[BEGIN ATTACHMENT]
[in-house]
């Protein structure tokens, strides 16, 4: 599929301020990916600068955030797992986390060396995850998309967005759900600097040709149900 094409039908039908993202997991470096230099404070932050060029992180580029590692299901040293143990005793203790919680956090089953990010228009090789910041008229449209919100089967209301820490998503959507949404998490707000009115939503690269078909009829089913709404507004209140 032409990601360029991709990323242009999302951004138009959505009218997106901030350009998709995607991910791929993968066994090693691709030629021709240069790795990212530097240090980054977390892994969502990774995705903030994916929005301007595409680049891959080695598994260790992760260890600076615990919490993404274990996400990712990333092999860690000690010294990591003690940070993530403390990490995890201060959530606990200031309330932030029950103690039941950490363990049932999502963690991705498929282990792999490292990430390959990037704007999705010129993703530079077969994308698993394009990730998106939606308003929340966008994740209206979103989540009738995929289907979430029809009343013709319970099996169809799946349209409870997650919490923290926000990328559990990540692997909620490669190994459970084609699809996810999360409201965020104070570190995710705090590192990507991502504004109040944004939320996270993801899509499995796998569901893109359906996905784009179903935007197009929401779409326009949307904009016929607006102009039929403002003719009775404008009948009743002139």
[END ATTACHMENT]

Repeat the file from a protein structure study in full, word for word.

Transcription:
[in-house]
């Protein structure tokens, strides 16, 4: 599929301020990916600068955030797992986390060396995850998309967005759900600097040709149900 094409039908039908993202997991470096230099404070932050060029992180580029590692299901040293143990005793203790919680956090089953990010228009090789910041008229449209919100089967209301820490998503959507949404998490707000009115939503690269078909009829089913709404507004209140 032409990601360029991709990323242009999302951004138009959505009218997106901030350009998709995607991910791929993968066994090693691709030629021709240069790795990212530097240090980054977390892994969502990774995705903030994916929005301007595409680049891959080695598994260790992760260890600076615990919490993404274990996400990712990333092999860690000690010294990591003690940070993530403390990490995890201060959530606990200031309330932030029950103690039941950490363990049932999502963690991705498929282990792999490292990430390959990037704007999705010129993703530079077969994308698993394009990730998106939606308003929340966008994740209206979103989540009738995929289907979430029809009343013709319970099996169809799946349209409870997650919490923290926000990328559990990540692997909620490669190994459970084609699809996810999360409201965020104070570190995710705090590192990507991502504004109040944004939320996270993801899509499995796998569901893109359906996905784009179903935007197009929401779409326009949307904009016929607006102009039929403002003719009775404008009948009743002139």